She’s played the world’s biggest stages accompanying John Mellancamp on violin,
but Lisa Germano’s musical heart belongs on a smaller platform, far from rousing
choruses and heartland rock.
The 53-year-old multi-instrumentalist is
perhaps best known for providing the distinctive violin and fiddle flourishes
which characterized Mellencamp’s Lonesome Jubilee Americana era in the 1980s and
However, since her seven-year stint in the Mellancamp fold, she’s
become an established presence on the indie rock landscape with her quirky,
low-fi sound and raw, emotive approach.
“I have very fond memories from
working with Mellencamp, and also many horrible ones, as I learned more about a
world I never knew existed,” said Germano last week in an email to The Jerusalem
Germano said she didn’t learn much about the real world growing up
in Mishawaka, Indiana, with a large family in which everyone, including her
parents, played instruments.
“It was a very colorful childhood, with lots
of music, practicing, dancing around, fighting and passion, and great Italian
food. There was always lots of kids around to entertain and educate, but we were
rather sheltered,” she said.
Skilled in piano as well as violin by the
time she was 18, Germano was introduced in her 20s to Mellencamp via a mutual
friend, Mellencamp’s drummer Kenny Aronoff. Mellencamp, also an Indiana native
who had hit it big under the name John Cougar, was in the midst of reverting to
his given name and losing his pop star luster for an earthier sound, and he
asked Germano to join the band ahead of his 1987 album Lonesome
“I was never a fan until I started working in the band,” said
Germano. “Through the years, I contributed music, hook lines, opinions... they’d
get me going and then put tape over my mouth as a joke to say ‘that’s enough.’”
In the downtime, Germano recorded and toured with other artists like Simple
Minds and the Indigo Girls. By the early 1990s, she had developed her own
persona and released an unassuming album in 1991, On the Way Down from the Moon
Palace, followed by Happiness two years later. The process gave her the
confidence to leave Mellencamp for a full-time solo career.
with indie favorite 4AD and released Geek the Girl in 1994, a provocative and
personal album of sexual conflicts which created a buzz in the college radio
world. But according to Germano, her level of fame was nothing like the
arena-rock trappings she had left behind.
“I’ve never been, to my
knowledge, any kind of star or even particularly popular. I just keep trying to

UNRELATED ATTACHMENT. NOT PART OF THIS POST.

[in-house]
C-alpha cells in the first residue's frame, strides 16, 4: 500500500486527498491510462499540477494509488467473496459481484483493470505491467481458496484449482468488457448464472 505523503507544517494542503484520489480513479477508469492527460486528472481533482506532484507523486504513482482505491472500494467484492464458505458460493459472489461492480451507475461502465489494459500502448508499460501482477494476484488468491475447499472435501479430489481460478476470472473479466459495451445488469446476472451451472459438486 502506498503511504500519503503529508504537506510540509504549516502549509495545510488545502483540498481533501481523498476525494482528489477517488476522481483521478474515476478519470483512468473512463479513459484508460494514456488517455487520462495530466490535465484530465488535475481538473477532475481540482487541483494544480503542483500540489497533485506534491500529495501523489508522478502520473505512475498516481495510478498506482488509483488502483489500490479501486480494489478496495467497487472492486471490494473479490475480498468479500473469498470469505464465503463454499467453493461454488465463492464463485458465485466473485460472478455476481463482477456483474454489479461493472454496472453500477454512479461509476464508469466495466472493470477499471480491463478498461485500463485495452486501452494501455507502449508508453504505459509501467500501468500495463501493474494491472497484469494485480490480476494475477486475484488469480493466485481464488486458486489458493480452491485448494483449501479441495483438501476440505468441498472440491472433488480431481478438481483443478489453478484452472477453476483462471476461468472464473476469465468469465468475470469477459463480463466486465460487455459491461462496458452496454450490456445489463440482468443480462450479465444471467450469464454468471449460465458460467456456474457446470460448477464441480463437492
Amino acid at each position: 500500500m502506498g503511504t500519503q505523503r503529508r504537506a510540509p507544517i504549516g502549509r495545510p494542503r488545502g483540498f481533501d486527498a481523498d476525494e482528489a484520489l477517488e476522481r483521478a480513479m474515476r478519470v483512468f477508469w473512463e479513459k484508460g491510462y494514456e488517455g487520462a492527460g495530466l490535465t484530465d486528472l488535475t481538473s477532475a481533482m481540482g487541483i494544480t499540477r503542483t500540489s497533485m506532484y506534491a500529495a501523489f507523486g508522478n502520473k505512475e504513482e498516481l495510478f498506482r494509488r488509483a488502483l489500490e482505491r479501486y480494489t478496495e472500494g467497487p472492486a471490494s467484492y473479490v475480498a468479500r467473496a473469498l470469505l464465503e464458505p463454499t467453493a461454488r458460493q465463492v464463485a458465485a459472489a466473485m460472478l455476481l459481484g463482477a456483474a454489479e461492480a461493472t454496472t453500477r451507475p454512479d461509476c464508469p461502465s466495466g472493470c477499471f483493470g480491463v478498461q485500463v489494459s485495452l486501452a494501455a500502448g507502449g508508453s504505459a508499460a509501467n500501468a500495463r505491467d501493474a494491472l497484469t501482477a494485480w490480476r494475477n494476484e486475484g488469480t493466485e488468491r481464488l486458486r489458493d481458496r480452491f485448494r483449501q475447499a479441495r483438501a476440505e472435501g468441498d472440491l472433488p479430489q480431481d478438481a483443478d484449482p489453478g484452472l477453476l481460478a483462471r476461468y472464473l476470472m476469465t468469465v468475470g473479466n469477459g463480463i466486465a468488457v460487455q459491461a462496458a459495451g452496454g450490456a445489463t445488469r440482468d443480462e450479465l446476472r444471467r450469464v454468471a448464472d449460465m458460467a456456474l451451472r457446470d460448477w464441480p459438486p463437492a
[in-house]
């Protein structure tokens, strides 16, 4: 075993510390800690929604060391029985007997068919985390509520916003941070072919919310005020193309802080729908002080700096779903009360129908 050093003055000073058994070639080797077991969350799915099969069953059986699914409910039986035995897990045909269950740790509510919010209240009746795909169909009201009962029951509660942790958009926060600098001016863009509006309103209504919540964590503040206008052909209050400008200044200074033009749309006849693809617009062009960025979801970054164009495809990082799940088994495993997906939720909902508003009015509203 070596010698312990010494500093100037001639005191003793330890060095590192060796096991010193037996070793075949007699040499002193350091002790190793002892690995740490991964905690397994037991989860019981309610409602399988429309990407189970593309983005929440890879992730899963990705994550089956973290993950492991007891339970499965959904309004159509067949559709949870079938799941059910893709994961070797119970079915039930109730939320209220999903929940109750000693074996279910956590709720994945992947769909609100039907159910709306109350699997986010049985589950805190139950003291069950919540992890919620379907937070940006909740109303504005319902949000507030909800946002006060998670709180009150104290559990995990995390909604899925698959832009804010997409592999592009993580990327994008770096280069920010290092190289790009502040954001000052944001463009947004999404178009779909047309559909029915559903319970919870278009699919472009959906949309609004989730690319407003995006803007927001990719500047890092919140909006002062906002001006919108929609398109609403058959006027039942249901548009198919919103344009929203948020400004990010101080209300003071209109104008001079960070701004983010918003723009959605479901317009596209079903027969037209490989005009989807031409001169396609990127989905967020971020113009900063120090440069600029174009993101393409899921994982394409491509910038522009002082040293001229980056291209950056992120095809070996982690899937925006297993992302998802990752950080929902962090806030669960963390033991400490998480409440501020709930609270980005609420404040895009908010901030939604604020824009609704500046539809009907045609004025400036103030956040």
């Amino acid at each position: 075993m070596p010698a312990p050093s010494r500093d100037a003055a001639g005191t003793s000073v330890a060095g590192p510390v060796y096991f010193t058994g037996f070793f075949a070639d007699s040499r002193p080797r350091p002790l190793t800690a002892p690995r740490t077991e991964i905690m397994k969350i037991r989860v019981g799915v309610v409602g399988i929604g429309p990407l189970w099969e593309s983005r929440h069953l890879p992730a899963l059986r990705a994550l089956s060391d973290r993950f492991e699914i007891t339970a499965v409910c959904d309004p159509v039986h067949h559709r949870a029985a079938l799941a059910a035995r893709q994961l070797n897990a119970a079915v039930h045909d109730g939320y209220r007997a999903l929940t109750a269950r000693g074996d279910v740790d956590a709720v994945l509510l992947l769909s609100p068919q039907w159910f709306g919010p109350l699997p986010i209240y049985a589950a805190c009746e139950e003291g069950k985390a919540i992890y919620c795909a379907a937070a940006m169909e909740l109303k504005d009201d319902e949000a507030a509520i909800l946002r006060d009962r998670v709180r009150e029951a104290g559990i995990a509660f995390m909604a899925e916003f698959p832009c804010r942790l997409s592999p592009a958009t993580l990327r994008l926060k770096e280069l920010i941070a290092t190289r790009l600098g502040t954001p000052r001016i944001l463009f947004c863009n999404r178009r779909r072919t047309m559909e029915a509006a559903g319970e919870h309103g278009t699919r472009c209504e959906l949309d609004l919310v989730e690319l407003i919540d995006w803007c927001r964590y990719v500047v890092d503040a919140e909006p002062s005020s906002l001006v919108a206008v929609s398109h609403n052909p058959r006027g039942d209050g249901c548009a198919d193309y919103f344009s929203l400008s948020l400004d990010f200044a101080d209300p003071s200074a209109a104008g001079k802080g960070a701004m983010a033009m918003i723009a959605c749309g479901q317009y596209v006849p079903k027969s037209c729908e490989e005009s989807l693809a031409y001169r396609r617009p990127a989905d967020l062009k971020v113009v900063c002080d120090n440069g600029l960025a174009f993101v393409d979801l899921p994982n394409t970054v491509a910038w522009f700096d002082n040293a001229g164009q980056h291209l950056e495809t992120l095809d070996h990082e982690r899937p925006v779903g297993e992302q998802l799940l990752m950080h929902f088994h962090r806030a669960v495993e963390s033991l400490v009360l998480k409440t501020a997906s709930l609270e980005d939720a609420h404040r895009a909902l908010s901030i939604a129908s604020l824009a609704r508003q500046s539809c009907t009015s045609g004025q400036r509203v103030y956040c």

be expressive and true in any song I‘m writing,” she said.
releases in the ‘90s saw diminished returns and by the decade’s end, she had
been dropped by 4AD and temporarily stopped making music, moving to Los Angeles
and working in a book shop.
“I’ve often stopped and chosen another
career, which I’ll do for a while. But as I write something, I feel that I
should share it with people and music becomes my focus again, and then I’m off
to another record,” said Germano, adding that she wasn’t bitter about being
dropped by the record company.
“I understand the business of music. It
doesn’t really go together, music and business – music being magical and
healing, and business being practical and calculated. The bottom line is that
you have to sell records and make money, so I already know that I’m a bit of a
product when working with a company.
But I’ve been very lucky to have
worked with creative people at those companies. It’s frustrating when it comes
to an end, but no more than anything else in life. It’s about keeping
And that’s what Germano did, writing songs for other artists and
joining heavyweights like David Bowie. In 2002, she returned with her own album,
Lullaby for Liquid Pig, followed in 2006 with Maybe World and 2009 with Magic
Neighbor, both on the Young God label. They didn’t hit the Top 40, but they did
reestablish Germano as a gifted, dedicated singer/songwriter and solidified a
support base among both fans and artists.
When Crowded House founder Neil
Finn gathered artists in 2001 to make a benefit album and tour – 7 Worlds
Collide – to raise money for Oxfam, he invited Germano to join him, his brother
Tim and illustrious contemporaries like Pearl Jam’s Eddie Vedder, Radiohead’s
Phil Selway and Ed O’Brien, and Johnny Marr of the Smiths.
In 2009, Finn
convened many of the same crowd (as well as members of Wilco and KT Tunstall) to
record an equally successful followup – The Sun Came Out – as well as a new film
called The Sun Came Out: The Making of the Album 7 Worlds Collide.
have been so honored to have worked with some of the best musicians and artists
there are,” she said.
“And I often wonder ‘why me with them?’ But with 7
Worlds Collide, I became a part of this amazing family and I often remember
their faith in my music when I falter. It keeps me going. I wish we could do
more projects together, but everyone is so busy... honestly it’s
unbelievable we ever all got together for the two projects we
Germano’s business includes a steady focus on her own career and
regular touring, including two shows this week in Tel Aviv – on Wednesday and
Thursday (May 2 and 3) at the Ozenbar.
It will be Germano’s first visit
to Israel, a location she’s been told she has a following in, something she is
“I don’t know about my popularity in Israel, but I have
received a few emails to please not cancel,” she said. “I have heard that
Israelis love music and eat it up... so that’s why I’m coming. My show is just
me, and I hope to create a mood and atmosphere where you can really take the
songs to yourself and have your own experience with it.”
It sounds like
Lisa Germano has discovered her own jubilee, which isn’t lonesome at all.